Aberdeen quitted their stronghold once more on Saturday, and travelled on this occasion to Paisley to engage St Mirren for First Division League honours, but their visit to Love Street Park has not been instrumental in an augmentation of their points. Mr. Baillie, Edinburgh, was referee, and prompt to the minute the teams were lined up as follows:-
St Mirren: Rae; Stephenson, Crawford; Greenlees, Robertson, McAvoy; Wright, Wylie, McPherson, Hall, Henderson.
Aberdeen: Macfarlane; Murray, Gault; Halkett, Strang, W. Low; Robertson, Edgar, Ward, McAulay, Lennie.
Linesman - Messrs A. Dunn, Kilmarnock, and A. Wilson, Govan.
The strangers were fortunate enough to secure the favour of the elements, but, though they started with a stiff wind behind them, the Saints were first to press, Gault giving a miss which almost brought the Aberdeen goal to early disaster, while a few minutes later Anderson on the left wing had a very business-like try at Macfarlane's citadel. The northern men were quick to realise the trend of the game, and a hard tussle resulted in the venue being changed, although the incursions were repulsed by the home defence. Aberdeen kept the sphere safely within the opposition quarters, and had Lennie put a little more sting into his effort, Rae might have succumbed at an early stage. Play having been transfer to Macfarlane's vicinity, a stiff contest ensued between the home backs and the Aberdeen defence. Unfortunately, Murray happened to strike the leather with his elbow, and, of course, the spectatorate were within their rights when they demanded a penalty. Aberdeen's prospects looked gloomy at this stage, but it was not destined that they should yield first blood just yet, and a howl of derision ascended from the crowd when Wyllie's shot was observed to go wildly behind. The evil moment, however, was only postponed for a short time, and McPherson, in the pivot's position, was that means of placing Aberdeen one goal down. The centre forward had by this time been marked as a dangerous man by his previous attacks, but he first eluded Halkett and then darting between Murray and Gault, he sent in a shot, apparently soft, but sufficiently deceptive to outwit Macfarlane, the ball rolling easily into the net. Further pressure by the Saints kept the Pittodrie defence busy, and in the course of a struggle in front of the visitors' goal, Wyllie had the misfortune to lay Gault out on the grass, missing the sphere and planting his boot in the back's stomach. Gault soon got his wind again, and the game was transferred to the other end of the field, where Ward picked up a nice pass from McAulay and easily beat Rae, bringing out the equaliser. The equality of score appeared to freshen up Aberdeen for a time, but they found a stout opposition from the home halves, who broke up the attack and returned well into Aberdeen territory, where Macfarlane was subjected to a hot fusillade. The northern keeper, however, sustained his charge in good style. A determined invasion by the local quintette carried all before it, the result being that Wyllie overcame Macfarlane while he was battling against heavy odds. A few minutes before half-time Ward had to be led from the arena, having received a nasty kick on the face, and the Pittodrie lot, finishing the period without his assistants, succeeded in preventing further scoring, although Anderson rattled the uprights with a terrific punt just before the whistle sounded.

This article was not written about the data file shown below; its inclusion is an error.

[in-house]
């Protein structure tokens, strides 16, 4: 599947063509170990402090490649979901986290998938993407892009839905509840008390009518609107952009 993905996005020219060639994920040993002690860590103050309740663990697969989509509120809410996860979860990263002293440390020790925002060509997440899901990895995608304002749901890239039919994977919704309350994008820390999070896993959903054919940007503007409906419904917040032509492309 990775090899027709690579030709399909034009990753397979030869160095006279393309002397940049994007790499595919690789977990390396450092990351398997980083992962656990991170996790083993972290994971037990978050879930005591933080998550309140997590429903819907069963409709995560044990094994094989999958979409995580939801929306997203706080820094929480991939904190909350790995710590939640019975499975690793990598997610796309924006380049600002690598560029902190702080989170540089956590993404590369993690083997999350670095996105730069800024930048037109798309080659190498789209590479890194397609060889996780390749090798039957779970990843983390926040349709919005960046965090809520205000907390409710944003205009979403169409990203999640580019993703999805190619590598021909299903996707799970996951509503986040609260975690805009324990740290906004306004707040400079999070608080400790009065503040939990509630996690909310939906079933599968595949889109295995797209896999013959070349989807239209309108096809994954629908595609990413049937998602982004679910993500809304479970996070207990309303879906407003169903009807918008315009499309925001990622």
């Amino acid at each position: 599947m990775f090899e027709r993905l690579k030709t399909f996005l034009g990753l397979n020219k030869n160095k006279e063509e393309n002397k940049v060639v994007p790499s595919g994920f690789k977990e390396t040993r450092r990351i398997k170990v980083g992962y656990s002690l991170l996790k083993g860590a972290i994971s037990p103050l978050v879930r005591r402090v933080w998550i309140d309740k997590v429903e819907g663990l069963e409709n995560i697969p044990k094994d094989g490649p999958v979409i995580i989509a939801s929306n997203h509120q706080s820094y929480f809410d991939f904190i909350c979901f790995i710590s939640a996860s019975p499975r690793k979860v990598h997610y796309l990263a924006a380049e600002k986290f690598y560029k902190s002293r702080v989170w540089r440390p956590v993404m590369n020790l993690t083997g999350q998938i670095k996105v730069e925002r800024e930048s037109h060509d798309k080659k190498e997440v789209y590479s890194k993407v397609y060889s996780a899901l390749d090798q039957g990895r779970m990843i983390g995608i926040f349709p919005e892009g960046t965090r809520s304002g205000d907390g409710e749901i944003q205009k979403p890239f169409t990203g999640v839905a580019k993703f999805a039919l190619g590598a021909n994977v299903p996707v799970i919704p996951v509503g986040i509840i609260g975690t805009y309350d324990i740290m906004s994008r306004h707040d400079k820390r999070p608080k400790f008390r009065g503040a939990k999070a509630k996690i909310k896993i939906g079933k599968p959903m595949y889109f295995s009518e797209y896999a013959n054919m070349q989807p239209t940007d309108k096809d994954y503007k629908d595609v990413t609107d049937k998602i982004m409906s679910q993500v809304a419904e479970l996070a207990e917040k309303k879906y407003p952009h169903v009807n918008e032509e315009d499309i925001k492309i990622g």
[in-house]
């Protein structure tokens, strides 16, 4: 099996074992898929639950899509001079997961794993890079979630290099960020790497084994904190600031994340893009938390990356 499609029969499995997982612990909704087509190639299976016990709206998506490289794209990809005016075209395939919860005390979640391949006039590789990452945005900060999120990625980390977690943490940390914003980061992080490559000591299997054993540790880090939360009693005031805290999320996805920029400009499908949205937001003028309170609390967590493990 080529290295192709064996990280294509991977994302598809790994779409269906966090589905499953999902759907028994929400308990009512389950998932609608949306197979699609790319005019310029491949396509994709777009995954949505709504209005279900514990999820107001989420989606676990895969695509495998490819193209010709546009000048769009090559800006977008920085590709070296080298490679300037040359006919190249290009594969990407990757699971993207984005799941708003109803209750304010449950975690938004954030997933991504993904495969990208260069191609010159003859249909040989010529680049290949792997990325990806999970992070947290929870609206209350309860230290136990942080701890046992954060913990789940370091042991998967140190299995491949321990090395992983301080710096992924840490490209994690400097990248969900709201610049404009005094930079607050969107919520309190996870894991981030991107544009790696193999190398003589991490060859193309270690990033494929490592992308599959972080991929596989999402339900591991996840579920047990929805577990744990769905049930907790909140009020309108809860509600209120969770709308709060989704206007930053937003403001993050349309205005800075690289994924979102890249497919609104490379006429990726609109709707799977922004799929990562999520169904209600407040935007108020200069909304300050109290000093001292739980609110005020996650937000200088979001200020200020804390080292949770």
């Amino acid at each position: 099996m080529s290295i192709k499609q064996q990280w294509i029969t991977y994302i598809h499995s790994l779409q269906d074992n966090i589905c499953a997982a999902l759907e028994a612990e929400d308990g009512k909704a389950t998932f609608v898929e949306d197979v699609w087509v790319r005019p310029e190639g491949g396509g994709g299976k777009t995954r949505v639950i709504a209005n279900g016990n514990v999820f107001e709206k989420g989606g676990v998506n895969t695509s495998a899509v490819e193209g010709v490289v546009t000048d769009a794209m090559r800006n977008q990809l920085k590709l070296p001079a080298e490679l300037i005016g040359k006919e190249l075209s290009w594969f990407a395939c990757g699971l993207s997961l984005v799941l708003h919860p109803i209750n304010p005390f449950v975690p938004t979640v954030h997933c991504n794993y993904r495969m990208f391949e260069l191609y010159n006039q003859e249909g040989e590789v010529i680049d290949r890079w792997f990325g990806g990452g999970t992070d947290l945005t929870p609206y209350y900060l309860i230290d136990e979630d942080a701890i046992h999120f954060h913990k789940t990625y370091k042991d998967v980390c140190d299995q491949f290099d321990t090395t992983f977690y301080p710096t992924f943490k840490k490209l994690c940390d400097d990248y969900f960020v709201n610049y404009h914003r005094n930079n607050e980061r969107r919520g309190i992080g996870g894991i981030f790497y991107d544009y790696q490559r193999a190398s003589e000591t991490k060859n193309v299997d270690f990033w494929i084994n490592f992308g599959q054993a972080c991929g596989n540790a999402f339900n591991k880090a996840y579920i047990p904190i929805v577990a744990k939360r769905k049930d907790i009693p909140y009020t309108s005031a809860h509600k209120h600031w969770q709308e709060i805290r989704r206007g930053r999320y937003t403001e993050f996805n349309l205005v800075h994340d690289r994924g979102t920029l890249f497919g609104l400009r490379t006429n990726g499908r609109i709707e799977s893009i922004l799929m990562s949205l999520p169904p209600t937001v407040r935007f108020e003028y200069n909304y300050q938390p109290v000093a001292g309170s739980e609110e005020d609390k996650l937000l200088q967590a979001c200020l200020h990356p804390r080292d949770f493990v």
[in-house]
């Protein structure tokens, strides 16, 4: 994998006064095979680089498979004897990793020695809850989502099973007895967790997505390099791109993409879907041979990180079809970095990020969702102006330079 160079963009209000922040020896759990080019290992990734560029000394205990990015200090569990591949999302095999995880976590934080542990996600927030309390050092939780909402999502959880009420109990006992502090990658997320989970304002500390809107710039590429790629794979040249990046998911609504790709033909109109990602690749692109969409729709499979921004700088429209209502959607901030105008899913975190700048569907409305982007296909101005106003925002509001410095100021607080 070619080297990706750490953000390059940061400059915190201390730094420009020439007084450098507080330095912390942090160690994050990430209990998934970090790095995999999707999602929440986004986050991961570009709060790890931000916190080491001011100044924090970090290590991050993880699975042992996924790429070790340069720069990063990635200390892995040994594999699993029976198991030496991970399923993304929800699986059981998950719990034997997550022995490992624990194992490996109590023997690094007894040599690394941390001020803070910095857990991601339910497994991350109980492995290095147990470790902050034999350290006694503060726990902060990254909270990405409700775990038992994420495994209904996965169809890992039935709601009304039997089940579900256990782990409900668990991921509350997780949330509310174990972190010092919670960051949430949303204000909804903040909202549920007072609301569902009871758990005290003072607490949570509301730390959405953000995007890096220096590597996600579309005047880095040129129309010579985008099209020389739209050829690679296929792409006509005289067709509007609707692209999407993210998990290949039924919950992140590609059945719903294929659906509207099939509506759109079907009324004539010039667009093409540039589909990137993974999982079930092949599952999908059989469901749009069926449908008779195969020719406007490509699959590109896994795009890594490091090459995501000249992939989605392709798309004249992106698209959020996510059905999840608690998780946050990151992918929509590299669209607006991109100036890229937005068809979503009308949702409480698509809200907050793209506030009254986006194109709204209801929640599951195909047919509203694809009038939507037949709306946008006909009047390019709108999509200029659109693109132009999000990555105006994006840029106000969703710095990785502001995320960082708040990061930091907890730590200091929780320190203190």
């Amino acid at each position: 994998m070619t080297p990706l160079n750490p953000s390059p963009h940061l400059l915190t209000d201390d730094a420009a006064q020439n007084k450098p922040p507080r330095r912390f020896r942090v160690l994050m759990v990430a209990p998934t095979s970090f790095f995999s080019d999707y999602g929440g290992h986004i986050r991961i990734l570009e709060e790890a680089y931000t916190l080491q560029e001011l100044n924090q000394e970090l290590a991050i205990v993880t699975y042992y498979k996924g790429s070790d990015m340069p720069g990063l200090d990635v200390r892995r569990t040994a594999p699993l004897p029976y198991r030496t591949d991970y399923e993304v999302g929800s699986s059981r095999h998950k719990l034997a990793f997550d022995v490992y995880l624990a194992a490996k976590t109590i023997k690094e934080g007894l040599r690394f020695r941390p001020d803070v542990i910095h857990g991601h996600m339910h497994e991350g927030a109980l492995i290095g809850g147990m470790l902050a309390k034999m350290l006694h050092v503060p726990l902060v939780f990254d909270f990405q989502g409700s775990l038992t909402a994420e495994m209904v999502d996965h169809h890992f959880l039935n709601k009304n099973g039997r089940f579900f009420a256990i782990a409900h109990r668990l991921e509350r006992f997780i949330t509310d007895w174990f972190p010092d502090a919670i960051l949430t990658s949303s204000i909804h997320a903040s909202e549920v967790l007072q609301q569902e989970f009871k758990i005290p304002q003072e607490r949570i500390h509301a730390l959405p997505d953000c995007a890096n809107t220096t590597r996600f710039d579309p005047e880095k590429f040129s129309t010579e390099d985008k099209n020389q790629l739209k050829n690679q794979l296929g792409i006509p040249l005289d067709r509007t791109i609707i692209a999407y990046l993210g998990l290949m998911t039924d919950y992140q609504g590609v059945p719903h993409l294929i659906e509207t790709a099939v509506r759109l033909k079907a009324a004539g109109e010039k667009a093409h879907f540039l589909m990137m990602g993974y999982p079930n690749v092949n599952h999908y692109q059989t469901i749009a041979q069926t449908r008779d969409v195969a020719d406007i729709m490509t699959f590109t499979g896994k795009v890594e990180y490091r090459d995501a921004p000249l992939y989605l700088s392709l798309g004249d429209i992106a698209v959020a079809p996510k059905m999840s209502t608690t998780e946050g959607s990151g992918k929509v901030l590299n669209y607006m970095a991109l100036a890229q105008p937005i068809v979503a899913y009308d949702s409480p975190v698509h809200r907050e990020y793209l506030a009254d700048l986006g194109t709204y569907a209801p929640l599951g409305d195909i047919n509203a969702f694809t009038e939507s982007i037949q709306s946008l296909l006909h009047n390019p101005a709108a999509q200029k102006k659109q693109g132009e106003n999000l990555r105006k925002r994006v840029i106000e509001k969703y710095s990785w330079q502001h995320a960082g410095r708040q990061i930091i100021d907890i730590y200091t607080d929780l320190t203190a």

The start saw Lennie and McAulay cooperating well, and between them they carried the game right up to Rae, where a corner was conceded, but resulted in nil. The breeze now favoured the homesters, and for twenty minutes the game was confined almost entirely to Aberdeen Territory. Anderson bore down on Macfarlane, and the custodian rushed out to meet the advance of the enemy, but, successful though he is as a tackler, the redoubtable "Mac" had to own defeat on this occasion, and the ball plunged into the meshes of the net. Disaster trod upon the heel of disaster, and a blunder by Low, followed by miskicking on the part of the defence, Anderson once more came to close quarters with Macfarlane, banging the ball home with a shot that might be characterised as unsavable. Disheartened by repeated reverse, the Aberdeen men seemed to play with less dash than before, and it was only towards the close that they were aroused to effort. Their last try proved effective, Ward accepting a centre from Lennie, and finding the net without difficulty.
Source: Aberdeen Daily Journal, 2nd October 1905